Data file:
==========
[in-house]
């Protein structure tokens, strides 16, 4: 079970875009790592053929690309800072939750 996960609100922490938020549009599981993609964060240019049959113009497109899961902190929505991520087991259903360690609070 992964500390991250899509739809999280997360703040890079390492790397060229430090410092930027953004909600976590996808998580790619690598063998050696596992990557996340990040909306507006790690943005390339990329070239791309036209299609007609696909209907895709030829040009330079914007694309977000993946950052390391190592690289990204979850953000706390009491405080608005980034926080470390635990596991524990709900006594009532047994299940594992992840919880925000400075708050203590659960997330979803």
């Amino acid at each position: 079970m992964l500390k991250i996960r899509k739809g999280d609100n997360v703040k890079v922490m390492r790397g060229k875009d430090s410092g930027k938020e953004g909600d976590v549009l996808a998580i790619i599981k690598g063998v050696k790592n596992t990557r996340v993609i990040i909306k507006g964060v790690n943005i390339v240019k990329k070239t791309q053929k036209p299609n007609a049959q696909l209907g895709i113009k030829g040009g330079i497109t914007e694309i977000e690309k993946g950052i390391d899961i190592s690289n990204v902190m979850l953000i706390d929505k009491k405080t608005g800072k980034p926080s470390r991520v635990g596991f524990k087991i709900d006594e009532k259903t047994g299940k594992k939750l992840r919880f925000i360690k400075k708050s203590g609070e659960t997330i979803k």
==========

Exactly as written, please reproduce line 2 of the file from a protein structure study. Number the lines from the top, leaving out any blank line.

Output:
């Protein structure tokens, strides 16, 4: 079970875009790592053929690309800072939750 996960609100922490938020549009599981993609964060240019049959113009497109899961902190929505991520087991259903360690609070 992964500390991250899509739809999280997360703040890079390492790397060229430090410092930027953004909600976590996808998580790619690598063998050696596992990557996340990040909306507006790690943005390339990329070239791309036209299609007609696909209907895709030829040009330079914007694309977000993946950052390391190592690289990204979850953000706390009491405080608005980034926080470390635990596991524990709900006594009532047994299940594992992840919880925000400075708050203590659960997330979803």